At What Age is a Child’s Preference Taken Into Consideration in a California Child Custody Case?

There is no minimum age that a child must reach in order to have his or heard opinion heard in a child custody case. The judge will consider whether the child is of sufficient age and ability to express an intelligent opinion regarding where they will live and how visitation will be managed. 

Will My Child Have to Testify in a Public Court Setting?

 A judge will never force your child to testify in court if he or she doesn’t wish to do so. A child who is 14 years old or older, however, will be given the opportunity to testify in court if that is what they want. If younger than 14, the court will weigh whether or not testifying in court about custodial preference is appropriate, looking at factors such as the child’s maturity and ability to adequately express their thoughts. 

If it is determined that the child should weigh in on custody matters but it is not in their best interest to testify in court, the court will come up with another way to make sure their opinion is heard and considered. Alternative methods courts employ include appointing someone — an evaluator, mediator, or guardian ad litem, for example — to speak with the child and then testify about the child’s preference on their behalf, or having the child testify in chambers without the parents present. If the child testifies in chambers, however, unless the parents agree that the judge can speak with the child alone, a court reporter and each side’s child custody attorney will be present. 

Even when a child does testify in court, the judge will be sensitive to the situation and will protect them from embarrassment or harassment, if necessary, by limiting the questions that the custody attorneys are allowed to ask.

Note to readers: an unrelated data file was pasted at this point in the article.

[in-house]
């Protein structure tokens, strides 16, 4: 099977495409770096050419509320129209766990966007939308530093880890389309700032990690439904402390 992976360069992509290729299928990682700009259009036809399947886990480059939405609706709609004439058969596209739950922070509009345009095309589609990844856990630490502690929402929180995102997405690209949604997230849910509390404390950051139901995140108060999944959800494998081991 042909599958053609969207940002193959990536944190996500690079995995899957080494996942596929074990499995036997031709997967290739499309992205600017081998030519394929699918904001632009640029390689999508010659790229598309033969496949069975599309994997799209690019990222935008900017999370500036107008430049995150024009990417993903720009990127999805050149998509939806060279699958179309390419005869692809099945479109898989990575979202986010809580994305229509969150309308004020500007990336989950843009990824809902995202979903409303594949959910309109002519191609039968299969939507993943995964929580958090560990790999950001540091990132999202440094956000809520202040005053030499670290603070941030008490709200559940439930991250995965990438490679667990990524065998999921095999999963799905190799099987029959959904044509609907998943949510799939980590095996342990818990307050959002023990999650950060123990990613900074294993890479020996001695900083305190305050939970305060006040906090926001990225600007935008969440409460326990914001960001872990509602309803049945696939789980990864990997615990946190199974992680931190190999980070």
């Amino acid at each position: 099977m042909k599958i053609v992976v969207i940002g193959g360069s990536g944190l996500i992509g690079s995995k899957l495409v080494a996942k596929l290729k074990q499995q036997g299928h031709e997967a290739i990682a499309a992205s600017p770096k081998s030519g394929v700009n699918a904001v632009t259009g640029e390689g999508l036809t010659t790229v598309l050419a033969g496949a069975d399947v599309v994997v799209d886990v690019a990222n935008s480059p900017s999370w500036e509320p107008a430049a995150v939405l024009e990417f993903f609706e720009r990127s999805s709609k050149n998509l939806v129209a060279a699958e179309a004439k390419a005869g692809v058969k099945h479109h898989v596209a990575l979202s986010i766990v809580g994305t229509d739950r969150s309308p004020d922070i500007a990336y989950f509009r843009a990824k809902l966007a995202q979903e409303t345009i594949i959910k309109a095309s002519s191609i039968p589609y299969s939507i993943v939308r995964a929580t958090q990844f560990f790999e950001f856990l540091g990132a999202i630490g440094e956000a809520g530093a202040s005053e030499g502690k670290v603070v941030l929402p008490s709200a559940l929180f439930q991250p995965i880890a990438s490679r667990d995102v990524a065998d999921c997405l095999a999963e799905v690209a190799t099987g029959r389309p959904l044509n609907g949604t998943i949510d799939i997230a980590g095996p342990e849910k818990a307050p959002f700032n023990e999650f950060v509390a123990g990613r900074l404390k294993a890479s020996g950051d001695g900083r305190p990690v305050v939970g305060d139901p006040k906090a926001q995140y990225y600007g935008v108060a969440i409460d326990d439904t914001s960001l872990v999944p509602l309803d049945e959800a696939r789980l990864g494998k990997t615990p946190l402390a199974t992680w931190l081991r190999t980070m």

How Much Weight Will the Judge Give My Child’s Preferences? 

The court has discretion in deciding how much weight to give the child’s custody and visitation preferences. Generally speaking, the opinion of an older child will carry more weight with the court, but a judge will always consider options through the lens of what is deemed to be in the best interests of the child, regardless of the child’s age. 

Contact MCJG to Let Our Stockton Child Custody Law Firm Help You 

Here at McKinley, Conger, Jolley & Galarneau, LLP, our team has decades of experience working with clients in Central Valley who find themselves involved in serious family law disputes, including those centering around a child custody determination.

We understand just how important custody is to the development of a healthy, happy, and sustainable parent-child relationship. For many parents, a child custody battle is the single most important legal dispute in their lifetime. The stakes are simply too high to resign oneself to the process without securing adequate help from a Stockton child custody law firm.

Let us help you preserve a reasonable family structure during this sensitive time. Call us at 209-477-8171 or complete an online intake form to schedule a free initial consultation with an experienced attorney at our Stockton child custody law firm. We serve clients throughout California and the Central Valley.